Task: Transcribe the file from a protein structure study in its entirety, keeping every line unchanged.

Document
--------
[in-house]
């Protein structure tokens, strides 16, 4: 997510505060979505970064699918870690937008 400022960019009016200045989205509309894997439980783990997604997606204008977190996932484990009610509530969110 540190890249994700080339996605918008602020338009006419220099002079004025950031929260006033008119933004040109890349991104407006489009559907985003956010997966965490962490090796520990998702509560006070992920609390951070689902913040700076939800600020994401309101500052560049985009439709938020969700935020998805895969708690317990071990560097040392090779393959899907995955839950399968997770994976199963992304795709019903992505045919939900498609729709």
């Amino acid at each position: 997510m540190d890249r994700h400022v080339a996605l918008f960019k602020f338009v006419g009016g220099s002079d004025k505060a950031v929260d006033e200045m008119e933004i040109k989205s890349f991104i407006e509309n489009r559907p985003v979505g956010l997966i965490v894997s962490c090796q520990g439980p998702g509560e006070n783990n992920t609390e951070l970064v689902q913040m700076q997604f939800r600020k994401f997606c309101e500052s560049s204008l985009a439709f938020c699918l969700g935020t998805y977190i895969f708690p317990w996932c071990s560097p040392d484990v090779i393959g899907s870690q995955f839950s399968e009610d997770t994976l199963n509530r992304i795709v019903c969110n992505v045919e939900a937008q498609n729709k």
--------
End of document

[in-house]
């Protein structure tokens, strides 16, 4: 997510505060979505970064699918870690937008 400022960019009016200045989205509309894997439980783990997604997606204008977190996932484990009610509530969110 540190890249994700080339996605918008602020338009006419220099002079004025950031929260006033008119933004040109890349991104407006489009559907985003956010997966965490962490090796520990998702509560006070992920609390951070689902913040700076939800600020994401309101500052560049985009439709938020969700935020998805895969708690317990071990560097040392090779393959899907995955839950399968997770994976199963992304795709019903992505045919939900498609729709």
């Amino acid at each position: 997510m540190d890249r994700h400022v080339a996605l918008f960019k602020f338009v006419g009016g220099s002079d004025k505060a950031v929260d006033e200045m008119e933004i040109k989205s890349f991104i407006e509309n489009r559907p985003v979505g956010l997966i965490v894997s962490c090796q520990g439980p998702g509560e006070n783990n992920t609390e951070l970064v689902q913040m700076q997604f939800r600020k994401f997606c309101e500052s560049s204008l985009a439709f938020c699918l969700g935020t998805y977190i895969f708690p317990w996932c071990s560097p040392d484990v090779i393959g899907s870690q995955f839950s399968e009610d997770t994976l199963n509530r992304i795709v019903c969110n992505v045919e939900a937008q498609n729709k």